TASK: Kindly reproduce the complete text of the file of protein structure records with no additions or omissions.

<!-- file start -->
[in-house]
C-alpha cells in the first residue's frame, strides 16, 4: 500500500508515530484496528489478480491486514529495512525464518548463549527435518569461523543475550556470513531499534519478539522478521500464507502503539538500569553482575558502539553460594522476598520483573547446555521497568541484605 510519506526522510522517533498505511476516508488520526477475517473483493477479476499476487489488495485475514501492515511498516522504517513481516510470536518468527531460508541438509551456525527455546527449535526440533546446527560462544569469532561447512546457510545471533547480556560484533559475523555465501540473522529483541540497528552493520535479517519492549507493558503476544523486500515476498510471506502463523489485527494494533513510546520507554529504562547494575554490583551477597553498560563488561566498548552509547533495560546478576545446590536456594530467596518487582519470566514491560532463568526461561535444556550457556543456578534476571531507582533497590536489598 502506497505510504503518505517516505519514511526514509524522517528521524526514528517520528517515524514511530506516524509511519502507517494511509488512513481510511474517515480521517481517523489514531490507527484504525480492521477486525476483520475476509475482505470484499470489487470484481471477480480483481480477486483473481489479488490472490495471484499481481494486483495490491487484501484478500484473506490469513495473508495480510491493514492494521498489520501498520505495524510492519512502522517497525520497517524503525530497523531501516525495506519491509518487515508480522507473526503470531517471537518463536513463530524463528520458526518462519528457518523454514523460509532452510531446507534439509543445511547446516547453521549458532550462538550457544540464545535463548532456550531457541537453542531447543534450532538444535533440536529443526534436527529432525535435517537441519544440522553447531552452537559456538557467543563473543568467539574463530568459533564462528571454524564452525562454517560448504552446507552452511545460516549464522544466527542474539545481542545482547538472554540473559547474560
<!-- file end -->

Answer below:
[in-house]
C-alpha cells in the first residue's frame, strides 16, 4: 500500500508515530484496528489478480491486514529495512525464518548463549527435518569461523543475550556470513531499534519478539522478521500464507502503539538500569553482575558502539553460594522476598520483573547446555521497568541484605 510519506526522510522517533498505511476516508488520526477475517473483493477479476499476487489488495485475514501492515511498516522504517513481516510470536518468527531460508541438509551456525527455546527449535526440533546446527560462544569469532561447512546457510545471533547480556560484533559475523555465501540473522529483541540497528552493520535479517519492549507493558503476544523486500515476498510471506502463523489485527494494533513510546520507554529504562547494575554490583551477597553498560563488561566498548552509547533495560546478576545446590536456594530467596518487582519470566514491560532463568526461561535444556550457556543456578534476571531507582533497590536489598 502506497505510504503518505517516505519514511526514509524522517528521524526514528517520528517515524514511530506516524509511519502507517494511509488512513481510511474517515480521517481517523489514531490507527484504525480492521477486525476483520475476509475482505470484499470489487470484481471477480480483481480477486483473481489479488490472490495471484499481481494486483495490491487484501484478500484473506490469513495473508495480510491493514492494521498489520501498520505495524510492519512502522517497525520497517524503525530497523531501516525495506519491509518487515508480522507473526503470531517471537518463536513463530524463528520458526518462519528457518523454514523460509532452510531446507534439509543445511547446516547453521549458532550462538550457544540464545535463548532456550531457541537453542531447543534450532538444535533440536529443526534436527529432525535435517537441519544440522553447531552452537559456538557467543563473543568467539574463530568459533564462528571454524564452525562454517560448504552446507552452511545460516549464522544466527542474539545481542545482547538472554540473559547474560